September 21st is Peace Day, a day each year that is dedicated to peace. Right now the World Bank estimates that 1.5 billion people around the world live in conflict affect countries. That is 1 out of every 7 people on earth. People living in relatively peaceful countries often watch the news, see unresolved conflict in far away places, and change the channel or flip to the next page in the newspaper. But peace is not only relevant for countries that are experiencing violence or dictatorial regimes.
Peace is something that affects each and everyone of us. This may seem like a no brainer, but all too often, peace is taken for granted. We each have different understandings of what peace means, depending on our life circumstance. Peace can mean the absence of violence, inner peace, love and peace festivals, and the list goes on. For me, when I really unpack what peace means – it means that I am able to pursue my aspirations without fear. It means that there are positive relationships of trust between people around me and between people and my leaders. It means that I can trust the police officer to protect me. It means I can walk down the street without fear for my safety. It means I can have a political discussion with a stranger and disagree without fear that I will be intimidated or worse. It means that I have faith in my legal system. It means I can pursue my personal, economic, religious and social aspirations.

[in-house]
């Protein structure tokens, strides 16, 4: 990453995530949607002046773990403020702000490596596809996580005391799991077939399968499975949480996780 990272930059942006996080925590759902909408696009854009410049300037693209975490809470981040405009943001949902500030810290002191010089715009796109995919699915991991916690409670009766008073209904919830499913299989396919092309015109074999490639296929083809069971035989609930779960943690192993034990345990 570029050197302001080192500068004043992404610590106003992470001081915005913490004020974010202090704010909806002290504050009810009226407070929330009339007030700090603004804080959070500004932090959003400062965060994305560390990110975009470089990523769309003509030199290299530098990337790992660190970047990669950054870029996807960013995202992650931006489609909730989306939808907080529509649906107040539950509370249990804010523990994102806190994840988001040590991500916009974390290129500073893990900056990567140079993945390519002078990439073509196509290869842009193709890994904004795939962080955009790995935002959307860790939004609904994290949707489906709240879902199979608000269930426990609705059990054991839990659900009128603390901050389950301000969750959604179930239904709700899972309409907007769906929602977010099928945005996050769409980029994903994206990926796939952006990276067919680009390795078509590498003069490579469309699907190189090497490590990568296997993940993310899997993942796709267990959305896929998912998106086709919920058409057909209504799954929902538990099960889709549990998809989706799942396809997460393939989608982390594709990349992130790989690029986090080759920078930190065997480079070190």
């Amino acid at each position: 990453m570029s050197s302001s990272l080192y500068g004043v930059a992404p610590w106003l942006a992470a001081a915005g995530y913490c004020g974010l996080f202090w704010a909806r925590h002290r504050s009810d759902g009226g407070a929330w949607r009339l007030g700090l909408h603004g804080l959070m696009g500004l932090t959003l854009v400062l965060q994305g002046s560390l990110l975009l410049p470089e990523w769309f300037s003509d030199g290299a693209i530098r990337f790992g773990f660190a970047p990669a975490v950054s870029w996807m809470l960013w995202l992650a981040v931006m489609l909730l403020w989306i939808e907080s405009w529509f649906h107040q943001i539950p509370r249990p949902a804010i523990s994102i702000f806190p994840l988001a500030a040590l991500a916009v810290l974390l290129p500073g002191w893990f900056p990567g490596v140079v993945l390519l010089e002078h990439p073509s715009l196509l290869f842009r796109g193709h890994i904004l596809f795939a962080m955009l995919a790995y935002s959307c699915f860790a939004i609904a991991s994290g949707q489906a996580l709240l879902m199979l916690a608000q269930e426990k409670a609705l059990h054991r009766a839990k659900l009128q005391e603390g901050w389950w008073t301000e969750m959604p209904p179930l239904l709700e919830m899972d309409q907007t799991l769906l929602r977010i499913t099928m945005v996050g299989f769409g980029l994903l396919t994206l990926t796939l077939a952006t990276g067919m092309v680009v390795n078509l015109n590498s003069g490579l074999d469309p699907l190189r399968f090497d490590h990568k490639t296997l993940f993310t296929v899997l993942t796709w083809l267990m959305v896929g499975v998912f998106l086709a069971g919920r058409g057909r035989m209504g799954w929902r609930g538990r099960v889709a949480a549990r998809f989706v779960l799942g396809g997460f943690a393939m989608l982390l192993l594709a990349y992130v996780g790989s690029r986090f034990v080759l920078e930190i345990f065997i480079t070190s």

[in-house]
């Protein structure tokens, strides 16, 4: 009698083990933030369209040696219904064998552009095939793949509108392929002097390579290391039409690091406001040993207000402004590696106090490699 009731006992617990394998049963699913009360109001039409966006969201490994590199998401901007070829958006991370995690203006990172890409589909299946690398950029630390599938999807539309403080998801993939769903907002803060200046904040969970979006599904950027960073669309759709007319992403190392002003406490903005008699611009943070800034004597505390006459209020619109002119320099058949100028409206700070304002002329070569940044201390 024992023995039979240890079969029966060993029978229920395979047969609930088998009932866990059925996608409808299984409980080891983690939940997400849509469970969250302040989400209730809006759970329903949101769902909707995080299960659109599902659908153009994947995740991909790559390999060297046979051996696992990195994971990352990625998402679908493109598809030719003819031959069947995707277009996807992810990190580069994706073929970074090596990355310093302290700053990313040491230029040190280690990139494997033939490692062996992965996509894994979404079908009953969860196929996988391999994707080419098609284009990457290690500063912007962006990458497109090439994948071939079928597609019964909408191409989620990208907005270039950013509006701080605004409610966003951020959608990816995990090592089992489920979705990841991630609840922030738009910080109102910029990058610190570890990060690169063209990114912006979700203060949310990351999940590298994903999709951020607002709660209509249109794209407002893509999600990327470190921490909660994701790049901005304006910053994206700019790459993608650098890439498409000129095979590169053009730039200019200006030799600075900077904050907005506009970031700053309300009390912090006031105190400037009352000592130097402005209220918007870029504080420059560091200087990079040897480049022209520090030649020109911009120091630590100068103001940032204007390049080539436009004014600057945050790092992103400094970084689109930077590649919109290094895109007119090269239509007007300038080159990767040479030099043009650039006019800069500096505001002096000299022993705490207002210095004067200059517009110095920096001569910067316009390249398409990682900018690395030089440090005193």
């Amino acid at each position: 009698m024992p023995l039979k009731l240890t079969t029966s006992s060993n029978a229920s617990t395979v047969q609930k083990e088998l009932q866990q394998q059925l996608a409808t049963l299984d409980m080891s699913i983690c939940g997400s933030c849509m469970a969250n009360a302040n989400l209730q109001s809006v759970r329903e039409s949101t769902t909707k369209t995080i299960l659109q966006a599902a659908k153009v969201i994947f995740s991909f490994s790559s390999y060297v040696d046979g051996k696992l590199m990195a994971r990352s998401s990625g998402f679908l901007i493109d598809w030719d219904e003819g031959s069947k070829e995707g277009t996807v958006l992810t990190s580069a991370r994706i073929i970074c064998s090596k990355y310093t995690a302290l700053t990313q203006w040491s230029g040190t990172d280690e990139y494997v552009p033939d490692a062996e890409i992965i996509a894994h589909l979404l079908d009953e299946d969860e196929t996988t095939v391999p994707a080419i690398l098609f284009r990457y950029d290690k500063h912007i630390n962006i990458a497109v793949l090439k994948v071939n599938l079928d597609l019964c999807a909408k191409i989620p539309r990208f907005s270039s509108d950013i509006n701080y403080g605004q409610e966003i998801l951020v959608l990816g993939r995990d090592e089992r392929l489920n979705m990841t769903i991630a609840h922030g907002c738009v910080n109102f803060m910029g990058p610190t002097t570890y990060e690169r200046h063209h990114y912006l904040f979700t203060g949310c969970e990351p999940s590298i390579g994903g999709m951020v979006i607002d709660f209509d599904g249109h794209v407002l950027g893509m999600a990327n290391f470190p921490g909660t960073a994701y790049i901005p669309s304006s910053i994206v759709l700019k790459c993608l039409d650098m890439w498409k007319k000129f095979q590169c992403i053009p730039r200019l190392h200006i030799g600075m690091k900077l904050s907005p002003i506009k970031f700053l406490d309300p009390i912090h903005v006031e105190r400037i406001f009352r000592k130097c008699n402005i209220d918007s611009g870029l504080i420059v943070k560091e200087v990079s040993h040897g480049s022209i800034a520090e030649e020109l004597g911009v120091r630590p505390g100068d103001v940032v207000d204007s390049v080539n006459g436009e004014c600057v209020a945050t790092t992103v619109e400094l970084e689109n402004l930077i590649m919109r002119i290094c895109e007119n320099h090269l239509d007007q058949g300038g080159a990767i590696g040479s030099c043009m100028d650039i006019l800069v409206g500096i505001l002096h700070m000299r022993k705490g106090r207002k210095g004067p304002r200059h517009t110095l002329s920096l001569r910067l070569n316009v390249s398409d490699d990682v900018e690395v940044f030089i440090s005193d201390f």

Peace is an ongoing journey and there is no final destination. Peace can always be perfected and is not a static goal. So this Peace Day, mark the day and take a moment to think about what peace means to you and share it: #peacemeans.
Sarah Noble is committed to social change with a passion for conflict prevention and peacebuilding. She is currently Chief of Staff and Director of External Relations at Interpeace www.interpeace and a Global Shaper in the Geneva hub.
Photo Credit: Ryan Anson for Interpeace